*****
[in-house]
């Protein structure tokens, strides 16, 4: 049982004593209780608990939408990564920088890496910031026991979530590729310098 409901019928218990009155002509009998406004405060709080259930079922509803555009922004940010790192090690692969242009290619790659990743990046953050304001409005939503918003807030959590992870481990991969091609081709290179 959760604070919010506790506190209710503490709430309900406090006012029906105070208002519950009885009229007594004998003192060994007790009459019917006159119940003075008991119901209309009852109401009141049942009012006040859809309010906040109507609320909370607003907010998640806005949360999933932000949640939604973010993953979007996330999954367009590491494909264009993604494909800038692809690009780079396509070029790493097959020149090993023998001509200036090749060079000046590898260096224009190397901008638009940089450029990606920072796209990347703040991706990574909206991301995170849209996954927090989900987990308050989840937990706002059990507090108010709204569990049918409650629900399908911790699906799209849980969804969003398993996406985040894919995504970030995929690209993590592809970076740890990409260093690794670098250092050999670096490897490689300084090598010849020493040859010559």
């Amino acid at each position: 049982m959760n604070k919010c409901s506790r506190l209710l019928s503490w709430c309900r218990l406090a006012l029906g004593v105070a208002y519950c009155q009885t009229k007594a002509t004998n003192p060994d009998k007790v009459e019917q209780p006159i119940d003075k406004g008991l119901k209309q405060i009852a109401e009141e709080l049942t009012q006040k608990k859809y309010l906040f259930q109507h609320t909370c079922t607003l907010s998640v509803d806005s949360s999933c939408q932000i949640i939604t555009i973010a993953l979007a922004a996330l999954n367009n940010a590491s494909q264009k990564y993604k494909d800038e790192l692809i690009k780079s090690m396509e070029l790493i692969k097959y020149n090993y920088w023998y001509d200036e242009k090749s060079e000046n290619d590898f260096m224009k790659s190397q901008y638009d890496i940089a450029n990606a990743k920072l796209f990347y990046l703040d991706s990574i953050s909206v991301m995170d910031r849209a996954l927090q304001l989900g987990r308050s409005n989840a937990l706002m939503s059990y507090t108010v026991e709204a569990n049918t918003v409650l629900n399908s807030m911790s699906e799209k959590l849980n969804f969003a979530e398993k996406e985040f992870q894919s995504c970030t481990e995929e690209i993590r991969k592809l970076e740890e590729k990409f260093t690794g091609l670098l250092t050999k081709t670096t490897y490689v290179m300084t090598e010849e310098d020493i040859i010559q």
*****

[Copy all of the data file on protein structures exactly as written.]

[in-house]
């Protein structure tokens, strides 16, 4: 049982004593209780608990939408990564920088890496910031026991979530590729310098 409901019928218990009155002509009998406004405060709080259930079922509803555009922004940010790192090690692969242009290619790659990743990046953050304001409005939503918003807030959590992870481990991969091609081709290179 959760604070919010506790506190209710503490709430309900406090006012029906105070208002519950009885009229007594004998003192060994007790009459019917006159119940003075008991119901209309009852109401009141049942009012006040859809309010906040109507609320909370607003907010998640806005949360999933932000949640939604973010993953979007996330999954367009590491494909264009993604494909800038692809690009780079396509070029790493097959020149090993023998001509200036090749060079000046590898260096224009190397901008638009940089450029990606920072796209990347703040991706990574909206991301995170849209996954927090989900987990308050989840937990706002059990507090108010709204569990049918409650629900399908911790699906799209849980969804969003398993996406985040894919995504970030995929690209993590592809970076740890990409260093690794670098250092050999670096490897490689300084090598010849020493040859010559």
């Amino acid at each position: 049982m959760n604070k919010c409901s506790r506190l209710l019928s503490w709430c309900r218990l406090a006012l029906g004593v105070a208002y519950c009155q009885t009229k007594a002509t004998n003192p060994d009998k007790v009459e019917q209780p006159i119940d003075k406004g008991l119901k209309q405060i009852a109401e009141e709080l049942t009012q006040k608990k859809y309010l906040f259930q109507h609320t909370c079922t607003l907010s998640v509803d806005s949360s999933c939408q932000i949640i939604t555009i973010a993953l979007a922004a996330l999954n367009n940010a590491s494909q264009k990564y993604k494909d800038e790192l692809i690009k780079s090690m396509e070029l790493i692969k097959y020149n090993y920088w023998y001509d200036e242009k090749s060079e000046n290619d590898f260096m224009k790659s190397q901008y638009d890496i940089a450029n990606a990743k920072l796209f990347y990046l703040d991706s990574i953050s909206v991301m995170d910031r849209a996954l927090q304001l989900g987990r308050s409005n989840a937990l706002m939503s059990y507090t108010v026991e709204a569990n049918t918003v409650l629900n399908s807030m911790s699906e799209k959590l849980n969804f969003a979530e398993k996406e985040f992870q894919s995504c970030t481990e995929e690209i993590r991969k592809l970076e740890e590729k990409f260093t690794g091609l670098l250092t050999k081709t670096t490897y490689v290179m300084t090598e010849e310098d020493i040859i010559q």